My question relates to writing novels and other text-centric books using LaTex. I have investigated the possibility of using grid layout techniques in LaTex with no luck.

In a two-sided book document, is it possible to obtain the same number of lines per page? The problem right now is that the completed text ends up with say 60 lines of text on one page and the facing page has 61 lines of text. My objective is to obtain an even distribution of text on pages of text with the exception of a chapter end which may have half a page of text.

Many thanks, Mike

  • 1
    all non-first and non-last pages should have the same number of lines as long as there is no stretch in the \parskip. to get the first page of a chapter to set on the grid it is necessary for the title setting to occupy a space that is an exact multiple of the \baselineskip plus \topskip. – barbara beeton Dec 12 '15 at 23:34
  • If you are using the code from your question tex.stackexchange.com/q/269154/43317 your settings of \parskip to 2pt could be the reason. In that case a different number of paragraphs on a page could result in a differnt number of lines on a page. – esdd Jan 1 '16 at 20:00

LaTeX will always space lines at a fixed \baselineskip apart unless you add content within the line that is larger than the baseline spacing, which is unusual in a novel-like text.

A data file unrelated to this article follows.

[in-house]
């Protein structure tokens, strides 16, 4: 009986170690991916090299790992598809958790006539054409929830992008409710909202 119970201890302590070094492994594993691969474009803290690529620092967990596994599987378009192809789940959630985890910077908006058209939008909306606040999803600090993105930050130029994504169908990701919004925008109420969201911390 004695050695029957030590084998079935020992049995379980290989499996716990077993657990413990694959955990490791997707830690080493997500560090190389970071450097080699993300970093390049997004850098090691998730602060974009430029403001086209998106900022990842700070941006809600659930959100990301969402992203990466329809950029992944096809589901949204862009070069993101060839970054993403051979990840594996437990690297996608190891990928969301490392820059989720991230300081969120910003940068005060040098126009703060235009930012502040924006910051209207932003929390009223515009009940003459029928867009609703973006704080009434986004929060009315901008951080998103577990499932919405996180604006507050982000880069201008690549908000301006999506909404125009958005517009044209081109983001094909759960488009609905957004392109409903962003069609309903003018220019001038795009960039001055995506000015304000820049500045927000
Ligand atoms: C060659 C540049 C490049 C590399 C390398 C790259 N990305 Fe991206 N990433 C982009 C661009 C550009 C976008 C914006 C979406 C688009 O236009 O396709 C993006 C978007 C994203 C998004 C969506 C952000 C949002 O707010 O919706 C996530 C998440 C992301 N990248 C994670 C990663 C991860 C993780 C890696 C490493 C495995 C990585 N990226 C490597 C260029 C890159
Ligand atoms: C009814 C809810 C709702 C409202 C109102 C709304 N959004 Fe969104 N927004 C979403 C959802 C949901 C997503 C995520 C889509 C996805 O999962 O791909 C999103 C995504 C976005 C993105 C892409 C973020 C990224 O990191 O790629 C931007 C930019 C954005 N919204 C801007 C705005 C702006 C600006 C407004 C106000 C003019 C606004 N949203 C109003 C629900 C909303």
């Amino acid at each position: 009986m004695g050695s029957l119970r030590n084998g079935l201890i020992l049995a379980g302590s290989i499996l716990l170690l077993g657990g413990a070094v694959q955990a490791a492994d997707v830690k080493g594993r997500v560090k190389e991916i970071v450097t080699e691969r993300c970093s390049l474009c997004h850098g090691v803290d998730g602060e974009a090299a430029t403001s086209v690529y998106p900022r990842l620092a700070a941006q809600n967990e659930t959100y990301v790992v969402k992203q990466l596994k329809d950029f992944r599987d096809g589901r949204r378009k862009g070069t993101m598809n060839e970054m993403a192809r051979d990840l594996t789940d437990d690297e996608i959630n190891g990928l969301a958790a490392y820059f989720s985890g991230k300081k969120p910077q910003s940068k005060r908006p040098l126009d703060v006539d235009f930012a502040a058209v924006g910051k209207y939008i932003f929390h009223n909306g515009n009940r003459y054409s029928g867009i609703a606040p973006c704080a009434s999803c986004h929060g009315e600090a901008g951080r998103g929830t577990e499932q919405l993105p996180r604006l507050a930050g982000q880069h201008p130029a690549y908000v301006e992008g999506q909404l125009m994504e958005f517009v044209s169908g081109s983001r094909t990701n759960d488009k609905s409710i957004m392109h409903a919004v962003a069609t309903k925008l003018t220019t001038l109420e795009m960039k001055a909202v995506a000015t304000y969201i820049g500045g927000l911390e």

So if you are getting an uneven number of lines then you are adding unequal amounts of space. The most likely culprit is \parskip spacing between paragraphs, by default this is "stretch" which you don't want, it should be a fixed number of \baselineskip typically 0pt or perhaps \baselineskip.

Most of the issues that make it difficult to maintain baselines on a grid in TeX relate to constructs that are unlikely to occur in a novel, specifically displayed math equations and floating figures.

Floating figures in latex will, by default add stretch space but that is easily fixed if needed, ensuring that text following a displayed equation re-aligns with the grid can be "interesting".

So as always it would have been much easier to give specific help if the question had had reproducible code showing the uneven lines. If you were to add such an example I'd update the question to show how to avoid the problem in that case.

  • One thing that immediately springs to mind that can throw novel-like text is the presence of a scene break, which can either be a single blank line or a centred decoration (e.g. an asterism) with a blank line above and below. In that case, the scene break command would need to take up a fixed number of \baselineskip, but then again, glue in a scene break can help reduce widows/orphans. – Nicola Talbot Dec 13 '15 at 12:39
  • Thank you all for your input and useful comments. I will need to try out your suggestions and will report back on progress. Mike – Mike Dec 13 '15 at 19:11

In novel-like books a simple way could be use the grid package and set the number of lines and baseline in the options, for example:



\usepackage[showframe]{geometry} % to show margins
\usepackage{lineno} % to show line numbers
\usepackage{lipsum} % to show dummy text 
\linenumbers % show line numbers
\lipsum[1-50] % dummy text

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